Prototype Quantum Computers of 1990s Relied on Technology Behind MRI
(Gizmodo) The first quantum computers weren’t computers at all. They were biochemistry equipment, relying on the same science as MRI machines. Physicists tinkering with mathematics and biochemistry equipment for curiosity’s sake led to the prototype quantum computers of the late 1990s which in turn indirectly led to the quantum computers built by Google and IBM today.
The medical and biochemistry industry had long been using a quantum computer in research—Nuclear Magnetic Resonance, or NMR spectrometers. NMR, the technology behind MRI, most commonly consists of a molecule of interest dissolved in a liquid solvent, placed in a strong magnetic field. The nuclei of the atoms in these molecules have an innate quantum mechanical property called “spin.” Magnetic resonance imaging or MRI machines instead use this signal to create a picture. But the physicists realized that they could treat certain molecules in this magnetic field as quantum computers, where the nuclei served as qubits, the spin states were qubit values, and the radio-frequency pulses were both the instructions and controllers.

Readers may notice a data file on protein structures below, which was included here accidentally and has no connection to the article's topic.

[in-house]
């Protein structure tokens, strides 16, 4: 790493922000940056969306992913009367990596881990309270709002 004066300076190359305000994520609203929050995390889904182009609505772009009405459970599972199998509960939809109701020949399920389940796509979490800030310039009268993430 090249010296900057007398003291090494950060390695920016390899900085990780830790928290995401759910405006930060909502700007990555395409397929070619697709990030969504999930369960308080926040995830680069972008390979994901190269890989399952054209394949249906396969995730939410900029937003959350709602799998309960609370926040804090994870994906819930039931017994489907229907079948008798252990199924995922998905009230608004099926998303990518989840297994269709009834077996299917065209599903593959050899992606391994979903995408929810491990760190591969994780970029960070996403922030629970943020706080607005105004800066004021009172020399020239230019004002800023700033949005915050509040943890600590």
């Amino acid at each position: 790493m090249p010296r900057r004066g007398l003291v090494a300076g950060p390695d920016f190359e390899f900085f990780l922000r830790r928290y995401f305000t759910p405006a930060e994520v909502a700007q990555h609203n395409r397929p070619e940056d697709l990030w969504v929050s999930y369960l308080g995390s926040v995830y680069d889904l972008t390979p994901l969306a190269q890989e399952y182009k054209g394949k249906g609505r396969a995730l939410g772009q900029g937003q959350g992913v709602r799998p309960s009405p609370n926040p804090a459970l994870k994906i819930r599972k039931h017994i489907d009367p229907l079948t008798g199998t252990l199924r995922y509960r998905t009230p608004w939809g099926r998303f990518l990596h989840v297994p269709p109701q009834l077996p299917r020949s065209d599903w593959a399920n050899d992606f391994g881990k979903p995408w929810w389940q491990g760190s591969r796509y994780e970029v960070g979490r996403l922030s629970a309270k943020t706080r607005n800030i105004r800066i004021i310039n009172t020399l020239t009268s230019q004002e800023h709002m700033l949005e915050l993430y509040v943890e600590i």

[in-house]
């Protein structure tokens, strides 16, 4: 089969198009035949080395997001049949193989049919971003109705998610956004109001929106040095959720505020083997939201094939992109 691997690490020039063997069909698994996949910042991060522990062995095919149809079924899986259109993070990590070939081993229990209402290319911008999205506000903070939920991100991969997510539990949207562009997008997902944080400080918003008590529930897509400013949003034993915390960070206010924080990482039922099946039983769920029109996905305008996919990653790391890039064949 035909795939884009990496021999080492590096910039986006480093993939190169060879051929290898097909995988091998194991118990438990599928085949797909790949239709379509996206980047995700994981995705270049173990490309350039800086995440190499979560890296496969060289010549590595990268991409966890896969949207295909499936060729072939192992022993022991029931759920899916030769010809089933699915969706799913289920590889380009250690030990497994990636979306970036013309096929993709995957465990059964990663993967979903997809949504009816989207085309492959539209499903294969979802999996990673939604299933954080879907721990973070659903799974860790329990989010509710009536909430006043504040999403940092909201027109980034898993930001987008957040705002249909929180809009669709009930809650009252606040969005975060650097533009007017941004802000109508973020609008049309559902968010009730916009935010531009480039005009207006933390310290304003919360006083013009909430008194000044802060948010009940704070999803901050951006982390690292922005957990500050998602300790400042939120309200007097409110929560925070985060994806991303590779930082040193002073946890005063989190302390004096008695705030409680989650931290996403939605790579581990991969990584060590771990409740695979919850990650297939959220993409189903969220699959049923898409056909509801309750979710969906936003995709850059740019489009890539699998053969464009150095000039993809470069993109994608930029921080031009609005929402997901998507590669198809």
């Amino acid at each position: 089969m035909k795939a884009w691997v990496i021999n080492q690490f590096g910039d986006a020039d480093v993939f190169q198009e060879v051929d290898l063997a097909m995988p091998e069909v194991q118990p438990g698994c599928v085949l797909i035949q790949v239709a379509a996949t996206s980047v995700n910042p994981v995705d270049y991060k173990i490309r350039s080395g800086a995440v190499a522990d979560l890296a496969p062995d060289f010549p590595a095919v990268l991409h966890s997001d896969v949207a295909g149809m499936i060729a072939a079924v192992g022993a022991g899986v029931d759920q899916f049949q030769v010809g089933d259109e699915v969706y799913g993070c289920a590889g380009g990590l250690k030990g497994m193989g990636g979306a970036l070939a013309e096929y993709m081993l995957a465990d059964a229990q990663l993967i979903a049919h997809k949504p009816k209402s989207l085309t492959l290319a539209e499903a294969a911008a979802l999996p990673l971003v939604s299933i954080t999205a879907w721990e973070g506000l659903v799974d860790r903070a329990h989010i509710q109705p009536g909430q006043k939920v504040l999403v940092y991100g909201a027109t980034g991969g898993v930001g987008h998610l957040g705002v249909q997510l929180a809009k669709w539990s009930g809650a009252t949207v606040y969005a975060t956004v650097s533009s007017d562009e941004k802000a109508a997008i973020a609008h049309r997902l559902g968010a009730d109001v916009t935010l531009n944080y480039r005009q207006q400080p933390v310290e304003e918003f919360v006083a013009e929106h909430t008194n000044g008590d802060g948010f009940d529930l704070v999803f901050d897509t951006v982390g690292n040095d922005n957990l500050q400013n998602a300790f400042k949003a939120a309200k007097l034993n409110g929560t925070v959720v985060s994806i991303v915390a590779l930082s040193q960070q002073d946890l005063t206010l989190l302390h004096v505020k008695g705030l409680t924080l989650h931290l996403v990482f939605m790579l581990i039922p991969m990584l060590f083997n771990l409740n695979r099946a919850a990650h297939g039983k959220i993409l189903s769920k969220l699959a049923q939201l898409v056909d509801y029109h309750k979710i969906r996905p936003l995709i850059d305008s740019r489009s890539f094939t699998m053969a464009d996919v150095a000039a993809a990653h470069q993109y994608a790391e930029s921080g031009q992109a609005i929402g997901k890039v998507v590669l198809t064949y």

“In a sense, NMR had actually been ahead of other fields for decades,” said Jones, a biochemist who teamed up with physicist Michele Mosca to perform one of the first quantum calculations.